by the depicted boat whose name in hieroglyphs is Hrw-wa sole Horus. The problem with this interpretation is that the arrangement is not in sequence, the presence of the bark contradicts the walking king and his attendants, and the alleged Horus next to the gate has straight beak and resembles more to a swallow. Recently, OConnor13 put forward a more complex, celestial interpretation. According to this, the ship is the sun-god Res morning bark with the swallow at the prow representing sunrise. (This iconography of the bark with the swallow is attested later.) Horus hovering above the bark represents (as usual) protection, and the gate is just about to open to let the sun-bark go through for dawn to begin. OConnor14 goes further and asserts that the defeated enemies are those of Re and they are laid out neatly as prepared for his consumption. The kings said attire confirms this; for example, the bird-net symbolically represents the final destination of Res enemies being literally ensnared in a net before their destruction and consumption.15 OConnor then cites Katja Goebs16 who demonstrated that the Red Crown in early form is a symbol of blood, slaughter and destruction. In addition, the sky at dawn often seen as red was believed by the ancient Egyptians to be the final outcome of the bloody night battle between Re and his enemies, therefore, due to its color, the Red Crown of Lower Egypt has also been associated with sunrise. With this OConnors celestial interpretation then 11 Davies and Friedman (1998). 12 E. C. Khler, History or Ideology? New Reflections on the Narmer Palette and the Nature of "Foreign" Relations in Predynastic Egypt, in E. C. M. van den Brink and T. E. Levy (eds), Egyptian-Canaanite Relations During the 4th Through Early 3rd Millennia. 13 Op. cit. 14 Op. cit. 15 OConnor, op. cit. 16 K. Goebs, Crowns in early Egyptian Funerary Literature: Royalty, Rebirth, and Destruction (Griffith Institute Monographs), Oxford: Griffith Institute (2008).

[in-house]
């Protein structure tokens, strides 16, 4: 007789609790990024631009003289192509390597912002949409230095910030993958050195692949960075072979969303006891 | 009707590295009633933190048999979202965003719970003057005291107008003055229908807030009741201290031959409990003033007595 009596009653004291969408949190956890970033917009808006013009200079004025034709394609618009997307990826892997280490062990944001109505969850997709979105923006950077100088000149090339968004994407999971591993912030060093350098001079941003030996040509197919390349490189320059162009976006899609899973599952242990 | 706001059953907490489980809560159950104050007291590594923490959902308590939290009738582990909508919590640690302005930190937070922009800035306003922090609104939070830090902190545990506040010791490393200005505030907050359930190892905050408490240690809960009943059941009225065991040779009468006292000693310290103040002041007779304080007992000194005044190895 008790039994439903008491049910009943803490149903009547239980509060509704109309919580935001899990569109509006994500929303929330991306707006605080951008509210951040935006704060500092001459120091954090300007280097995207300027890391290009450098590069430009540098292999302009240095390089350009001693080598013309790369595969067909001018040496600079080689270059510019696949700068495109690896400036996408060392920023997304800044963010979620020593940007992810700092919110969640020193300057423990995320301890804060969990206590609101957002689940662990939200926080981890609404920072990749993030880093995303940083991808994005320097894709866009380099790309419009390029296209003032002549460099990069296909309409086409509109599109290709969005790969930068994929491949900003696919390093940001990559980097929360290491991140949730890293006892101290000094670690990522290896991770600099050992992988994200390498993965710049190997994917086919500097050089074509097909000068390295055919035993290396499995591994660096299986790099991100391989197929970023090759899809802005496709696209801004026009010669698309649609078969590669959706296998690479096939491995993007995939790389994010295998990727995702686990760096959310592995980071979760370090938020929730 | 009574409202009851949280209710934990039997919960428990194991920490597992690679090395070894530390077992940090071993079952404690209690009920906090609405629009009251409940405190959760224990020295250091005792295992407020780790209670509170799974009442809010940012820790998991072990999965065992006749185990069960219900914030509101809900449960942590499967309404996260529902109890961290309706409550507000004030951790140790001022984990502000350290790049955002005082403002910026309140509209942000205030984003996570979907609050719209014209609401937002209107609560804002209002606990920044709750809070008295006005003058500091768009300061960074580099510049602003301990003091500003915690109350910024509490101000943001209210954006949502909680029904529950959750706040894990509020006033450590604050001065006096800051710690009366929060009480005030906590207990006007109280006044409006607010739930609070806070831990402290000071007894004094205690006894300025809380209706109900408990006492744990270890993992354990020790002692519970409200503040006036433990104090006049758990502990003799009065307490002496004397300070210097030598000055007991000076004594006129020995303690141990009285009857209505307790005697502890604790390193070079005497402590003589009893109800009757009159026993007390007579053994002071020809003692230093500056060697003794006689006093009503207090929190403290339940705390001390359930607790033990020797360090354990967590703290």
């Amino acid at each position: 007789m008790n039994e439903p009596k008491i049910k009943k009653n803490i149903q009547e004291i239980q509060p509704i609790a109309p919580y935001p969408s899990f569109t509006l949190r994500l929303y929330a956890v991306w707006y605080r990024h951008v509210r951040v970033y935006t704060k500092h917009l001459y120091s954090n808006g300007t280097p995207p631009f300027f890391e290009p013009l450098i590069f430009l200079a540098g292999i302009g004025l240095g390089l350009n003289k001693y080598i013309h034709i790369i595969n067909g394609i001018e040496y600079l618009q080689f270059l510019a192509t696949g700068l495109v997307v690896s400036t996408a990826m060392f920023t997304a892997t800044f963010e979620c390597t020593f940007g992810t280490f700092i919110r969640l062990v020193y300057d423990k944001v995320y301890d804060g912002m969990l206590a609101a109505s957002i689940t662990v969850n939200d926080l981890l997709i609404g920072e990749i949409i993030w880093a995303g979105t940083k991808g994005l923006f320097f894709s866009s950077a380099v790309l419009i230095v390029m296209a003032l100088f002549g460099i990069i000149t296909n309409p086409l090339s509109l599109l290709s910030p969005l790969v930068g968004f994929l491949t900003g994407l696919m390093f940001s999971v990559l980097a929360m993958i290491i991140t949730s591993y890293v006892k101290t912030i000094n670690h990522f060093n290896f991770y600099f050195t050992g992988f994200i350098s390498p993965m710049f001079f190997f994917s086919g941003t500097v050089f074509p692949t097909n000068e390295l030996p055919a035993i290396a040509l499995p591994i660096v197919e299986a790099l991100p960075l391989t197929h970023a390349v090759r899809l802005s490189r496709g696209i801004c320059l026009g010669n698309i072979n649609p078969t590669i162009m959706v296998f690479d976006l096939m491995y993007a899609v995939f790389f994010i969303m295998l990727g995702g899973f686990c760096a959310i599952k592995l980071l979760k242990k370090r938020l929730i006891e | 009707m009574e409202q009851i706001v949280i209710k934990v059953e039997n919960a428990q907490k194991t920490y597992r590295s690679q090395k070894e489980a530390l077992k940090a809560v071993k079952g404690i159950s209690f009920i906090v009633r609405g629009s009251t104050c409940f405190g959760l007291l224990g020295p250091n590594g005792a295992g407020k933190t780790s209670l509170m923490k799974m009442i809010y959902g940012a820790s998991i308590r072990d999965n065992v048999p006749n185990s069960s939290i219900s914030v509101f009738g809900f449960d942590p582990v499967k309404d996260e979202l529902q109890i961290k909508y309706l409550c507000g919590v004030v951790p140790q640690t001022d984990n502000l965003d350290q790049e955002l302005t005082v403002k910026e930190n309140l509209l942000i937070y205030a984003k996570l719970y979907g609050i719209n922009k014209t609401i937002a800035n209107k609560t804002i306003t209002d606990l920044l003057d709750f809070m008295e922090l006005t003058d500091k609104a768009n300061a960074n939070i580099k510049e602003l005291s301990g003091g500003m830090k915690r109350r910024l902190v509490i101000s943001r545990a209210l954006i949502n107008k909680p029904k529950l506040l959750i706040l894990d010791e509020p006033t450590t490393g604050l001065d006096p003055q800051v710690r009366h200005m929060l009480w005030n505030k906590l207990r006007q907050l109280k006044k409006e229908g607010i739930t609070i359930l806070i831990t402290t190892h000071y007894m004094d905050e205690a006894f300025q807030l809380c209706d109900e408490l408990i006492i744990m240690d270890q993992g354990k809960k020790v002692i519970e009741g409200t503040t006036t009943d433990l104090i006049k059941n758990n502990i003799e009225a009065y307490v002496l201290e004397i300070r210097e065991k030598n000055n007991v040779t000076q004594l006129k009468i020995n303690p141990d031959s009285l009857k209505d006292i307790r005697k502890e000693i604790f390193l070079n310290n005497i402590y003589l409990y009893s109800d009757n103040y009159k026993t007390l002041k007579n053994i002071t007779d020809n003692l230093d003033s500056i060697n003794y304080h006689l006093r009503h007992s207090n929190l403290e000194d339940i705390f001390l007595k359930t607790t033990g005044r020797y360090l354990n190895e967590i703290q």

matches with the scene in that Narmer is personifying the sun-god Re in defeating his enemies at night. The center hole of the picture is to grind malachite or galena for face paint (in fact, in some other palettes there are remnants of green powder). The eyepaint was believed to protect against sun-glare and also believed to have the power of maintaining healthy eyesight. The Mesopotamian style mythical animals (serpopards) whose intertwined necks form the hole are restrained by two attendants whose heads are identical to that of the king, an imagery clearly depicting the kings subjugating power.
The bottom register once again shows the king as a strong bull with lowered head. This and the associated phrase kA nxt strong, mighty bull is a typical later epithet for the king. The bull smashes through the gate of a
fortification 17 and tramples over a prostrated dead enemy. The iconography portraying Narmer as a ferocious animal reflects back to late Predynastic Period in contrast with the smiting the enemy pose in the reverse face characteristic to later times.
Reverse Face The top of the reverse face of the palette is identical with that of the obverse face. In the central scene the king himself is in a typical smiting the enemy pose wearing Upper Egypts White Crown.
17 This sign also appears in King Dens Royal Jubilee Label.
Once again, following Goebs,18 the white crown represents the full daytime sun as well as the moon and the stars. Behind him is again the faithful royal sandal bearer already mentioned.
The name of the kneeling figure may be waS, a chief of the Delta. Following OConnors view that the Narmer Palette depicts symbolic events, however, it is more likely that these signs stand for wa the sole one, unique (the sign being carved identically with the one under Horus on the obverse face) and S(i) watery area referring to the Delta. This view is further emphasized by the scene in front of the king in which
Horus restrains a captives head by holding a cord. Once again the 18 Op. cit.
captive is a symbolic representation of the kings enemies in the Delta as he
is attached to a pool from which papyrus stalks (the heraldic plant of the Delta) are sprouting.19 The overall meaning of the scene is that Horus helped the king to bring the Delta people under his control. At the bottom there are two slain seemingly foreign enemies.20 The first hieroglyph represents a walled enclosure, and the second knot figure may be the name of the place.
Finally, OConnor noted that the entire reverse face has a visible asymmetry balanced about the vertical axis. This parallels the asymmetry and balance